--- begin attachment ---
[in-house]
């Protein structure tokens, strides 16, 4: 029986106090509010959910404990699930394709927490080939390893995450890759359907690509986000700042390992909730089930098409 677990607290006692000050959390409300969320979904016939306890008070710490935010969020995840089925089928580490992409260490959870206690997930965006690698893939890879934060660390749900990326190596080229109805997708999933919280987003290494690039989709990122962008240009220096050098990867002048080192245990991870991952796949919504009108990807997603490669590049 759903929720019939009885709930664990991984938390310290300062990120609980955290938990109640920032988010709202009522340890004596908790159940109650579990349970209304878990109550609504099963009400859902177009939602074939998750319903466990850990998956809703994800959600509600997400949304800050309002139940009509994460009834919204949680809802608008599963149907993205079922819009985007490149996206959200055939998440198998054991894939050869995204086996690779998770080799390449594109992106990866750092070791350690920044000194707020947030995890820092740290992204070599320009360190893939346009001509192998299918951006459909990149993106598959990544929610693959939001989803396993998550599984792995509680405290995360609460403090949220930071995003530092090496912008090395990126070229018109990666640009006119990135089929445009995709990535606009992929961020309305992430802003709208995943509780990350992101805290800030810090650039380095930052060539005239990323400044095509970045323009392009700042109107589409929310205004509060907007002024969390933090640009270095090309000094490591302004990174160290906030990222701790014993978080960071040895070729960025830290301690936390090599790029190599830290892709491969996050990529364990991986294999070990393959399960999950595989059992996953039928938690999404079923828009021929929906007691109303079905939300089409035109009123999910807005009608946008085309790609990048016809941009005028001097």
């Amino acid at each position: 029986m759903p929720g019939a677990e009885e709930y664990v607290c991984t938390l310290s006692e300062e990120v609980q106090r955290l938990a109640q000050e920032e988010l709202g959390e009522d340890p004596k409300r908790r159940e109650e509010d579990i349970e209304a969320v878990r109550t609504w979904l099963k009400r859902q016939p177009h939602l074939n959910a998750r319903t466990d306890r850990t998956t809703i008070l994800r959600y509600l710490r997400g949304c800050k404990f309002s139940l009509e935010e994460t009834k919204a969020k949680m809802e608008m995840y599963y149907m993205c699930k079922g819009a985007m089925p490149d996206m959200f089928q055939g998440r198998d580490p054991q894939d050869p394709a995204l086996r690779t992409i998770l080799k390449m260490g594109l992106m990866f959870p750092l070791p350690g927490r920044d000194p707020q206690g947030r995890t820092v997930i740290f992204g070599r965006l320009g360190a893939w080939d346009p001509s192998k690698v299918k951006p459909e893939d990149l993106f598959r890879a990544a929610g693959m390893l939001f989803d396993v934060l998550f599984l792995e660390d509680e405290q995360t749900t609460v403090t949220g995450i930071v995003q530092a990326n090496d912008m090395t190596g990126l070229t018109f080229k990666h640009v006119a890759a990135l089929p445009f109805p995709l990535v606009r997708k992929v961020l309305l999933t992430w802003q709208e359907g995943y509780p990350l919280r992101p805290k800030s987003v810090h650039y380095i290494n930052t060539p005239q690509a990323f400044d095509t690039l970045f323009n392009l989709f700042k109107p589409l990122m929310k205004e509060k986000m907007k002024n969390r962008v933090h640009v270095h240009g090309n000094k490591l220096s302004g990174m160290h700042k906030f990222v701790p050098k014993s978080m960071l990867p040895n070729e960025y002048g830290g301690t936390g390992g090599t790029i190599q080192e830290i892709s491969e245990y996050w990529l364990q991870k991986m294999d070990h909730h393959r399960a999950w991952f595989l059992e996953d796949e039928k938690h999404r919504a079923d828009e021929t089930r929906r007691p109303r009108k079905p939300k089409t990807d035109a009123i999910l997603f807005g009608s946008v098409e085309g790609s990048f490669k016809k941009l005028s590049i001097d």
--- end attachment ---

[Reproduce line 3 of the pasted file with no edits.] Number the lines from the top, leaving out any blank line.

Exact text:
């Amino acid at each position: 029986m759903p929720g019939a677990e009885e709930y664990v607290c991984t938390l310290s006692e300062e990120v609980q106090r955290l938990a109640q000050e920032e988010l709202g959390e009522d340890p004596k409300r908790r159940e109650e509010d579990i349970e209304a969320v878990r109550t609504w979904l099963k009400r859902q016939p177009h939602l074939n959910a998750r319903t466990d306890r850990t998956t809703i008070l994800r959600y509600l710490r997400g949304c800050k404990f309002s139940l009509e935010e994460t009834k919204a969020k949680m809802e608008m995840y599963y149907m993205c699930k079922g819009a985007m089925p490149d996206m959200f089928q055939g998440r198998d580490p054991q894939d050869p394709a995204l086996r690779t992409i998770l080799k390449m260490g594109l992106m990866f959870p750092l070791p350690g927490r920044d000194p707020q206690g947030r995890t820092v997930i740290f992204g070599r965006l320009g360190a893939w080939d346009p001509s192998k690698v299918k951006p459909e893939d990149l993106f598959r890879a990544a929610g693959m390893l939001f989803d396993v934060l998550f599984l792995e660390d509680e405290q995360t749900t609460v403090t949220g995450i930071v995003q530092a990326n090496d912008m090395t190596g990126l070229t018109f080229k990666h640009v006119a890759a990135l089929p445009f109805p995709l990535v606009r997708k992929v961020l309305l999933t992430w802003q709208e359907g995943y509780p990350l919280r992101p805290k800030s987003v810090h650039y380095i290494n930052t060539p005239q690509a990323f400044d095509t690039l970045f323009n392009l989709f700042k109107p589409l990122m929310k205004e509060k986000m907007k002024n969390r962008v933090h640009v270095h240009g090309n000094k490591l220096s302004g990174m160290h700042k906030f990222v701790p050098k014993s978080m960071l990867p040895n070729e960025y002048g830290g301690t936390g390992g090599t790029i190599q080192e830290i892709s491969e245990y996050w990529l364990q991870k991986m294999d070990h909730h393959r399960a999950w991952f595989l059992e996953d796949e039928k938690h999404r919504a079923d828009e021929t089930r929906r007691p109303r009108k079905p939300k089409t990807d035109a009123i999910l997603f807005g009608s946008v098409e085309g790609s990048f490669k016809k941009l005028s590049i001097d």